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Silurian Period
443.8 m.y.a. to 419.2 m.y.a. (24.6 Million Years)
Silurian Marine Environment by Karen Carr
Karen Carr Studio Inc.
Silurian Scene by Richard Bizley
Silurian Period
A Review of the Universe
Silurian Plants
A Review of the Universe
Life Under the Silurian Sea
Kellys of Fantane
Ideal Landscape of the Silurian Period
Life in the Ancient Silurian Seas of Kentucky by Stephen Greb
University of Kentucky
Silurian Reconstruction
Fossils and the History of Life
Silurian Period (Eurypterid, a Prehistoric Sea Scorpion)

Geological Ages Comprising the Silurian Period
AgeStart (m.y.a.)End (m.y.a.)Length (m. y.)
How the Earth's Continents May Have Been During the Silurian Period
View Continental Drift Animation
Click to View Continental Drift Animation


Silurian LandscapeThe Silurian period was originally named in the 1830s by the English geologist Sir Roderick Impey Murchison after the Silures, an ancient Celtic tribe that lived along what is now the Welsh-English border. The most significant evolutionary development of the Silurian period was the arrival of the first true terrestrial ecosystem.

Tectonics and Paleoclimate

During the early Paleozoic, the continents were clustered around the equator, with Gondwanaland continuing its slow southern drift. Siberia, Laurentia, and Baltica converge at the equator and by the end of the Silurian, had began to raise mountains and forge the new super continent of Laurussia. The Earth entered a long warm greenhouse phase with latitudinal variations in climate similar to those of today including presence of glaciers in the higher latitudes. Regions of marked aridity occurred within 40o of the Silurian equator. Warm shallow seas covered much of the equatorial land masses.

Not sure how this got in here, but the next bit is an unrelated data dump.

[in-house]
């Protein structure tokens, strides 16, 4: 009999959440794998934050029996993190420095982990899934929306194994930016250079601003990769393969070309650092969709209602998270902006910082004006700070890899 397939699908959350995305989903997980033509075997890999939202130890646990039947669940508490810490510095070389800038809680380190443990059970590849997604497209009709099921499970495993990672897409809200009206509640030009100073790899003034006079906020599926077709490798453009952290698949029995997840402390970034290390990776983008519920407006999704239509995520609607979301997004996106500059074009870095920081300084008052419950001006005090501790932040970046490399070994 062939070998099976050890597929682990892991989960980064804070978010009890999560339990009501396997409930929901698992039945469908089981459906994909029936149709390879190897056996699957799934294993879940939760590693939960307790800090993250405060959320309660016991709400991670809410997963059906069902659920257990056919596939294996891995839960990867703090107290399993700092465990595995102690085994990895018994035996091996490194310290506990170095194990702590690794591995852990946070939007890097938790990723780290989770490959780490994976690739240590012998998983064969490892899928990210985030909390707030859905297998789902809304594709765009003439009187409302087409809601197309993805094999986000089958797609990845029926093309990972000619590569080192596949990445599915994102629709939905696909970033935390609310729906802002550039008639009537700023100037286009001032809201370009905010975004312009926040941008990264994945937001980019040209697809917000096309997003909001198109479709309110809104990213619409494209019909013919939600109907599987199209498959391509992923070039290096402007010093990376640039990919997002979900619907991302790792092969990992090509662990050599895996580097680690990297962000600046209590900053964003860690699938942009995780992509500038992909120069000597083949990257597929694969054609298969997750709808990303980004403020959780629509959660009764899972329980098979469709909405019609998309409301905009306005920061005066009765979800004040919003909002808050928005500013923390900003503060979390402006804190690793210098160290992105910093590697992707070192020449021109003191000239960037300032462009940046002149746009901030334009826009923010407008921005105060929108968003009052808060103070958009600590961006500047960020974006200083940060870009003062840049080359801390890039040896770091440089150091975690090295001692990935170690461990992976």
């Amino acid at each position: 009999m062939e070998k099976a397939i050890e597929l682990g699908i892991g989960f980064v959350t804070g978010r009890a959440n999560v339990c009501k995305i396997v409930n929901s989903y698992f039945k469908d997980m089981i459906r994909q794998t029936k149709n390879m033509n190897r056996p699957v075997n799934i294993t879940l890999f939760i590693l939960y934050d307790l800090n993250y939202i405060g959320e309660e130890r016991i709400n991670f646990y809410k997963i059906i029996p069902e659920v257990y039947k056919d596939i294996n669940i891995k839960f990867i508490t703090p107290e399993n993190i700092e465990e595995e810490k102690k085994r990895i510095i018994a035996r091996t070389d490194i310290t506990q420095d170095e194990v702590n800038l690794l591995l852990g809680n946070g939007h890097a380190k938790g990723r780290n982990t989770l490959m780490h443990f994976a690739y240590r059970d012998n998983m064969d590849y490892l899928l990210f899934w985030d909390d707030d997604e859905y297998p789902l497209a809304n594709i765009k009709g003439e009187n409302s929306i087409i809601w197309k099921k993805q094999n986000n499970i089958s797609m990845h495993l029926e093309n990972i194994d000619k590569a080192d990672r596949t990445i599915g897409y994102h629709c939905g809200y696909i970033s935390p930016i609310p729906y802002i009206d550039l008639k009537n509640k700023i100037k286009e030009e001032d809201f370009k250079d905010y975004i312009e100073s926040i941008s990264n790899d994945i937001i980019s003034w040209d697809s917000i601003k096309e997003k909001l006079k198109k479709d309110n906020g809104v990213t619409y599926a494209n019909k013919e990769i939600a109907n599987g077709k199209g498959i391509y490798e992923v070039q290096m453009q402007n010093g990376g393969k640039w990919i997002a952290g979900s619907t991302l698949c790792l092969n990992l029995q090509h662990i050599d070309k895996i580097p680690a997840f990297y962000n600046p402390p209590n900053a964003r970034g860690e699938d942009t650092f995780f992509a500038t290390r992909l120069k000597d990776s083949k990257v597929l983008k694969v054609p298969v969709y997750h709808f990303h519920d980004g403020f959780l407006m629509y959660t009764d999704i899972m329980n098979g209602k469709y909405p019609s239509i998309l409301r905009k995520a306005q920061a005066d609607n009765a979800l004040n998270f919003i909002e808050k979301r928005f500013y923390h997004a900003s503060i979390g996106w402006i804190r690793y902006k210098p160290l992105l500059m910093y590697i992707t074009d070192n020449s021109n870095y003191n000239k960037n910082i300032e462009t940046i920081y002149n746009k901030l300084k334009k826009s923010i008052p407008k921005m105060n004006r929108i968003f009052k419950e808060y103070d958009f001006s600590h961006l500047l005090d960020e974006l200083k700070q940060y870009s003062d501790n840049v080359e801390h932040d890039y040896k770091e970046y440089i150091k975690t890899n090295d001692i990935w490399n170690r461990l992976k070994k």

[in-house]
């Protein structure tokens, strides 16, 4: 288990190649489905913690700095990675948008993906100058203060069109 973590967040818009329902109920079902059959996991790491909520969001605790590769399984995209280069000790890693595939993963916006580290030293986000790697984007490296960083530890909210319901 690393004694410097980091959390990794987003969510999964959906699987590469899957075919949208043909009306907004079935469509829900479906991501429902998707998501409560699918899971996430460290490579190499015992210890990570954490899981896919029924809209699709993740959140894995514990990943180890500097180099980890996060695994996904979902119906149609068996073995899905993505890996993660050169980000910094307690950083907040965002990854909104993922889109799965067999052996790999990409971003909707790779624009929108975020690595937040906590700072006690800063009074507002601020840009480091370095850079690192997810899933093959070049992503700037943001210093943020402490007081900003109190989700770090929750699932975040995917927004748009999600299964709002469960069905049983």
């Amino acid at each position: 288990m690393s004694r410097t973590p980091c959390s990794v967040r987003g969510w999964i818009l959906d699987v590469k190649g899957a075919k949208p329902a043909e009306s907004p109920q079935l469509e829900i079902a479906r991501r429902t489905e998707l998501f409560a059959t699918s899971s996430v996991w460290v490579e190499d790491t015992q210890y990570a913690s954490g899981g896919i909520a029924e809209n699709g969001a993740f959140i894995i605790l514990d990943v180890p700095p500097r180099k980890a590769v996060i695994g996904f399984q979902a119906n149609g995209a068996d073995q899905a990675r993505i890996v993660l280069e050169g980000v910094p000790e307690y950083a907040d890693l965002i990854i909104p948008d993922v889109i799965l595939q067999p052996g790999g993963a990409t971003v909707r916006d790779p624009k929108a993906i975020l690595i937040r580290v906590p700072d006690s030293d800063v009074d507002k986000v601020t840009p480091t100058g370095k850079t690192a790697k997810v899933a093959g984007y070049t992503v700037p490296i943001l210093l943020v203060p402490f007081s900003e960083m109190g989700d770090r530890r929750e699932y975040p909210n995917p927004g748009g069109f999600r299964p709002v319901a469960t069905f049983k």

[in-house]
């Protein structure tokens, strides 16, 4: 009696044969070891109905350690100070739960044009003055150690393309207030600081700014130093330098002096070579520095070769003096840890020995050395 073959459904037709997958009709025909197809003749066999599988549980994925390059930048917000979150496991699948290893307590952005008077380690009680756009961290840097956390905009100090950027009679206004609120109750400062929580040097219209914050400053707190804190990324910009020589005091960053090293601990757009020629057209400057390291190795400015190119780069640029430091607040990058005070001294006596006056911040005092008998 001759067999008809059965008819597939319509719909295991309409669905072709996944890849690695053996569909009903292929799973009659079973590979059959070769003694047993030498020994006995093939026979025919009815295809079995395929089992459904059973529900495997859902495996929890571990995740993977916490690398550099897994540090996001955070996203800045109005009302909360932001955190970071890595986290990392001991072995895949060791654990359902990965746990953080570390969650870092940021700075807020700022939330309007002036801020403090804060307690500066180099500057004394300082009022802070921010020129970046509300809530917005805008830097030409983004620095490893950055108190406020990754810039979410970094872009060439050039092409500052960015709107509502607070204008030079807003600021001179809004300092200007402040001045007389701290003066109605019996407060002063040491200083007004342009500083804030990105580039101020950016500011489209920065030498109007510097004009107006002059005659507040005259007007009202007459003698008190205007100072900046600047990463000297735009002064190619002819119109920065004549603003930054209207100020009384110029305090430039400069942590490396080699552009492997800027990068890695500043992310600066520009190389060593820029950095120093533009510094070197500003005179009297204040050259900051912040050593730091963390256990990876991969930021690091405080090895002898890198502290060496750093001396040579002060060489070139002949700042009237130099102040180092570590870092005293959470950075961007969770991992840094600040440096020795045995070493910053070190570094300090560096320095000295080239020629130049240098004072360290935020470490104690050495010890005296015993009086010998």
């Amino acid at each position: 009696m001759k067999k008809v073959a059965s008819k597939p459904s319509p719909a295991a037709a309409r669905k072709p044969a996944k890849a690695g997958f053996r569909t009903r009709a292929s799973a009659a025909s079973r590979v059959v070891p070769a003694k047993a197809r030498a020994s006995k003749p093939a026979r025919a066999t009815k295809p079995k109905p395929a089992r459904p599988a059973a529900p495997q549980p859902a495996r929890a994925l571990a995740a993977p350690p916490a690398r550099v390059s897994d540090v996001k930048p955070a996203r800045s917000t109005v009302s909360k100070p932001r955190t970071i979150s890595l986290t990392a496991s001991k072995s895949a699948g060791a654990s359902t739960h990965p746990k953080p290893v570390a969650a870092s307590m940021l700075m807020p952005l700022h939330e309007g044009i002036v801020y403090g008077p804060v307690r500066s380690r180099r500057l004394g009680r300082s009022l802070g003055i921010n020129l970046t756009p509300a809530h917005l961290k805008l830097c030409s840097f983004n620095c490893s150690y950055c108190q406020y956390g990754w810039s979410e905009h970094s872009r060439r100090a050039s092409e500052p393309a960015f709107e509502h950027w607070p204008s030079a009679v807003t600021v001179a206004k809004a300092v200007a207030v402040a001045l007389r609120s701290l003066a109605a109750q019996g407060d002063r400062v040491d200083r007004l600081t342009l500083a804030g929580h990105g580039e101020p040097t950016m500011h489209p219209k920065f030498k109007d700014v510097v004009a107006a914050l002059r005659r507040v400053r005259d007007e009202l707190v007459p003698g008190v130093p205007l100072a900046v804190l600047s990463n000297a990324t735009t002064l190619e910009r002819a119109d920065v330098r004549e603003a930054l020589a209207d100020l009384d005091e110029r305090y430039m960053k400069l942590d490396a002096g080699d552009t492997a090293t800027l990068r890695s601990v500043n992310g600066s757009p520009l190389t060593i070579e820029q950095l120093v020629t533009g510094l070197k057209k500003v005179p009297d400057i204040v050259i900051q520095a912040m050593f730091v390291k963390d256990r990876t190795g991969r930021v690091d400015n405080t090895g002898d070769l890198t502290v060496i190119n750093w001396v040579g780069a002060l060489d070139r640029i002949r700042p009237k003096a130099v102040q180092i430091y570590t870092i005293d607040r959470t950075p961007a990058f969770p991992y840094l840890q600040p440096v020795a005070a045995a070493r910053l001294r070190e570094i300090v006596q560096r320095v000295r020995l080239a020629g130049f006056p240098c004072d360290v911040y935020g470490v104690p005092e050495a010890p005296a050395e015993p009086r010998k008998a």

Cooksonia The first fossil records of vascular plants (e.g., Cooksonia), land plants with tissue that carries food, appeared in the Silurian period. They were simple plants that had not developed separate stems and leaves.


EurypteridThe Silurian was host to a major invertebrate recovery from the Ordovician extinction. The high sea levels and warm shallow continental seas provided a hospitable environment for marine life of all kinds. Brachiopods (e.g., Pentamerids, Rhynchonellids, Atrypidids) are the most common hard-shelled organisms making up 80% of the total species. Planktonic graptolites remain common and diverse. Tropical reefs, which were formed by tabulate and rugose corals, stromatoporoid organisms, bryozoa, and calcareous algae, are common in the shallow seas. MichelinocerasTrilobites, cephalopods, gastropods, and echinoderms roam the seas. The Trilobites are however on the decline, the Trinucleids and Asaphids have disappeared, and the Encrinids and Illaenids will die out before the end of the period. Jawless fish, eurypterids, xiphosurids, and sea scorpions invade brackish and fresh water sources for the first time in Earth’s history. By the end of the period the first jawed fish appeared but they remain relatively insignificant. Rhyniophytes, myriapods, arachnids, and centipedes appear on land, the first terrestrial animals known from fossil deposits.

Meteorite Impacts on Earth

I included a list of meteorite impacts relevant to this time period as a point of Couture Meteorite Crater, Canada, North America (Age: 430 m.y.a., Dia: 5.0 mi) reference since many of the explanations for mass extinctions throughout Earth’s history include meteorite impact(s) as a possible cause. The meteorite impact information below was obtained from the ‘Earth Impact Database’ maintained by the Planetary and Space Science Centre, University of New Brunswick, Fredericton, New Brunswick, Canada ( www.passc.net/EarthImpactDatabase).
The Earth Impact Database currently contains 2 meteorite impacts which are believed to have occurred during the Silurian Period.
Crater NameCountry & ContinentDiameterLongitudeLatitudeM.Y.A.
CoutureCanada, North America8.00 km (4.971 mi)W 75° 20'N 60° 8'430
GlasfordUnited States, North America4.00 km (2.485 mi)W 89° 47'N 40° 36'430

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